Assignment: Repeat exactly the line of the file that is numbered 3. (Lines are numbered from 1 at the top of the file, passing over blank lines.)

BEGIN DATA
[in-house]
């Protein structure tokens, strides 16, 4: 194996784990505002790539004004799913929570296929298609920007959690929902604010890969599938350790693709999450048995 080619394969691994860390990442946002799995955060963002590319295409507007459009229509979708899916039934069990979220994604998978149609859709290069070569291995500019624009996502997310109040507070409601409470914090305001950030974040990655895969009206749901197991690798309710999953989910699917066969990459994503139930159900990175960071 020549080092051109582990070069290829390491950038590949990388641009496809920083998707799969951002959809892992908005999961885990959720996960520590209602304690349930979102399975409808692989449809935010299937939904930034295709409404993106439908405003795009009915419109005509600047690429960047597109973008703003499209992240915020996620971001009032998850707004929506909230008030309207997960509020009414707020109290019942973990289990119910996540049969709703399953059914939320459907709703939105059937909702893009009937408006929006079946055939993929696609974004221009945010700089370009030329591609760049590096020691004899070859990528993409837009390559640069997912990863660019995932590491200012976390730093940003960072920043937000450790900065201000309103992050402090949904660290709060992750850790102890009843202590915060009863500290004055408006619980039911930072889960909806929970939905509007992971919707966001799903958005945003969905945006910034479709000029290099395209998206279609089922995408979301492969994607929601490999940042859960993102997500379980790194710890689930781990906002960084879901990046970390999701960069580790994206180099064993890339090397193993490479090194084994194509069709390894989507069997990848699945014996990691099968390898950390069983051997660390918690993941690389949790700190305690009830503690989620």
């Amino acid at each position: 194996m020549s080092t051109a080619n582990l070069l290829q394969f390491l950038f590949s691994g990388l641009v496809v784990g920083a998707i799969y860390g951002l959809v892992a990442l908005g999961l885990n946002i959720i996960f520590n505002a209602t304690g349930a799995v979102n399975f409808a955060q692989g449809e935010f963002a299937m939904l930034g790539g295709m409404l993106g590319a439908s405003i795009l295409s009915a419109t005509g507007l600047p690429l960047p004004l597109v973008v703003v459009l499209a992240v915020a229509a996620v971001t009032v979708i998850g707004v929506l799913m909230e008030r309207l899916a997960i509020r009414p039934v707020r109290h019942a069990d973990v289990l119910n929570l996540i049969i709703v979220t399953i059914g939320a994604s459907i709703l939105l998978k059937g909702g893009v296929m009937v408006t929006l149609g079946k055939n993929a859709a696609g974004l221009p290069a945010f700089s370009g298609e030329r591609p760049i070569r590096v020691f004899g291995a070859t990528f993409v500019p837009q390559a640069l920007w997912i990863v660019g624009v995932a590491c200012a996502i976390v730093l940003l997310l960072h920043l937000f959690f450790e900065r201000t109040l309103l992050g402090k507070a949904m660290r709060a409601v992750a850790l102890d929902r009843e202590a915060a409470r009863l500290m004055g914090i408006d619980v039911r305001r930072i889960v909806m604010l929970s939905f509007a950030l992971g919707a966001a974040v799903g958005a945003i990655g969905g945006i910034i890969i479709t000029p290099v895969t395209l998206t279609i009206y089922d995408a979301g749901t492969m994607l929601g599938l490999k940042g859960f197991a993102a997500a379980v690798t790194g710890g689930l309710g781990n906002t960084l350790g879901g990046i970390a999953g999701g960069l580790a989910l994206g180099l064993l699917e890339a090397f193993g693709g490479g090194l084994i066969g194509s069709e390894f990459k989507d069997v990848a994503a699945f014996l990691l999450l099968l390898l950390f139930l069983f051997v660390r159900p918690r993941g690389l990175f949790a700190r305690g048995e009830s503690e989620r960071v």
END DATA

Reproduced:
């Amino acid at each position: 194996m020549s080092t051109a080619n582990l070069l290829q394969f390491l950038f590949s691994g990388l641009v496809v784990g920083a998707i799969y860390g951002l959809v892992a990442l908005g999961l885990n946002i959720i996960f520590n505002a209602t304690g349930a799995v979102n399975f409808a955060q692989g449809e935010f963002a299937m939904l930034g790539g295709m409404l993106g590319a439908s405003i795009l295409s009915a419109t005509g507007l600047p690429l960047p004004l597109v973008v703003v459009l499209a992240v915020a229509a996620v971001t009032v979708i998850g707004v929506l799913m909230e008030r309207l899916a997960i509020r009414p039934v707020r109290h019942a069990d973990v289990l119910n929570l996540i049969i709703v979220t399953i059914g939320a994604s459907i709703l939105l998978k059937g909702g893009v296929m009937v408006t929006l149609g079946k055939n993929a859709a696609g974004l221009p290069a945010f700089s370009g298609e030329r591609p760049i070569r590096v020691f004899g291995a070859t990528f993409v500019p837009q390559a640069l920007w997912i990863v660019g624009v995932a590491c200012a996502i976390v730093l940003l997310l960072h920043l937000f959690f450790e900065r201000t109040l309103l992050g402090k507070a949904m660290r709060a409601v992750a850790l102890d929902r009843e202590a915060a409470r009863l500290m004055g914090i408006d619980v039911r305001r930072i889960v909806m604010l929970s939905f509007a950030l992971g919707a966001a974040v799903g958005a945003i990655g969905g945006i910034i890969i479709t000029p290099v895969t395209l998206t279609i009206y089922d995408a979301g749901t492969m994607l929601g599938l490999k940042g859960f197991a993102a997500a379980v690798t790194g710890g689930l309710g781990n906002t960084l350790g879901g990046i970390a999953g999701g960069l580790a989910l994206g180099l064993l699917e890339a090397f193993g693709g490479g090194l084994i066969g194509s069709e390894f990459k989507d069997v990848a994503a699945f014996l990691l999450l099968l390898l950390f139930l069983f051997v660390r159900p918690r993941g690389l990175f949790a700190r305690g048995e009830s503690e989620r960071v």